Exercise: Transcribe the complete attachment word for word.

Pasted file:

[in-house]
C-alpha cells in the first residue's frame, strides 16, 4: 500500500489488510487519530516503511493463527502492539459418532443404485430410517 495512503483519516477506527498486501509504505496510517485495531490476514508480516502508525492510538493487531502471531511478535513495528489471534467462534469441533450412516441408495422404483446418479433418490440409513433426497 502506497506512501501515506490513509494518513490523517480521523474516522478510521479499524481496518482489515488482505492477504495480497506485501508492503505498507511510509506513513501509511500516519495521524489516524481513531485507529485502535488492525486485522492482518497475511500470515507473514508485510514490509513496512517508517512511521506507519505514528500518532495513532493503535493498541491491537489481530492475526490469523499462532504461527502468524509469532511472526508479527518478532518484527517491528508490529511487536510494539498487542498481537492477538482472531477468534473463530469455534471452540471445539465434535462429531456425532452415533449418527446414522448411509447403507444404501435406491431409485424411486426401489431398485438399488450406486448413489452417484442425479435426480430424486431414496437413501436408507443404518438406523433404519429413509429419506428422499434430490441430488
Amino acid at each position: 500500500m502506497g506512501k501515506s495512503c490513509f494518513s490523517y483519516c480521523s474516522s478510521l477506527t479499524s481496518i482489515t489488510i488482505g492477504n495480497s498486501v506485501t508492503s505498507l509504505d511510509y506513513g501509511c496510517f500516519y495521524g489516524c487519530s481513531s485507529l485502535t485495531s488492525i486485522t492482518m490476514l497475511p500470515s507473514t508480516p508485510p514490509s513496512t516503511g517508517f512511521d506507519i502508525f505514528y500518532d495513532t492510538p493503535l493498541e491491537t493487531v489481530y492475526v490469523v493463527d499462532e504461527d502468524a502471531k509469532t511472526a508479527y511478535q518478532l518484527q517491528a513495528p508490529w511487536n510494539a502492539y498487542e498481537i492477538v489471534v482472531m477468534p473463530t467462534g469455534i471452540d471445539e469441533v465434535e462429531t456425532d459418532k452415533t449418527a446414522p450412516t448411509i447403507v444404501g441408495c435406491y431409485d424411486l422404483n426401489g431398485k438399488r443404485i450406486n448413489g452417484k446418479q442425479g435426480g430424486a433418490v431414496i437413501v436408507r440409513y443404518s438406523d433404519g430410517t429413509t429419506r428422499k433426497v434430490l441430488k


[in-house]
C-alpha cells in the first residue's frame, strides 16, 4: 500500500489488510487519530516503511493463527502492539459418532443404485430410517 495512503483519516477506527498486501509504505496510517485495531490476514508480516502508525492510538493487531502471531511478535513495528489471534467462534469441533450412516441408495422404483446418479433418490440409513433426497 502506497506512501501515506490513509494518513490523517480521523474516522478510521479499524481496518482489515488482505492477504495480497506485501508492503505498507511510509506513513501509511500516519495521524489516524481513531485507529485502535488492525486485522492482518497475511500470515507473514508485510514490509513496512517508517512511521506507519505514528500518532495513532493503535493498541491491537489481530492475526490469523499462532504461527502468524509469532511472526508479527518478532518484527517491528508490529511487536510494539498487542498481537492477538482472531477468534473463530469455534471452540471445539465434535462429531456425532452415533449418527446414522448411509447403507444404501435406491431409485424411486426401489431398485438399488450406486448413489452417484442425479435426480430424486431414496437413501436408507443404518438406523433404519429413509429419506428422499434430490441430488
Amino acid at each position: 500500500m502506497g506512501k501515506s495512503c490513509f494518513s490523517y483519516c480521523s474516522s478510521l477506527t479499524s481496518i482489515t489488510i488482505g492477504n495480497s498486501v506485501t508492503s505498507l509504505d511510509y506513513g501509511c496510517f500516519y495521524g489516524c487519530s481513531s485507529l485502535t485495531s488492525i486485522t492482518m490476514l497475511p500470515s507473514t508480516p508485510p514490509s513496512t516503511g517508517f512511521d506507519i502508525f505514528y500518532d495513532t492510538p493503535l493498541e491491537t493487531v489481530y492475526v490469523v493463527d499462532e504461527d502468524a502471531k509469532t511472526a508479527y511478535q518478532l518484527q517491528a513495528p508490529w511487536n510494539a502492539y498487542e498481537i492477538v489471534v482472531m477468534p473463530t467462534g469455534i471452540d471445539e469441533v465434535e462429531t456425532d459418532k452415533t449418527a446414522p450412516t448411509i447403507v444404501g441408495c435406491y431409485d424411486l422404483n426401489g431398485k438399488r443404485i450406486n448413489g452417484k446418479q442425479g435426480g430424486a433418490v431414496i437413501v436408507r440409513y443404518s438406523d433404519g430410517t429413509t429419506r428422499k433426497v434430490l441430488k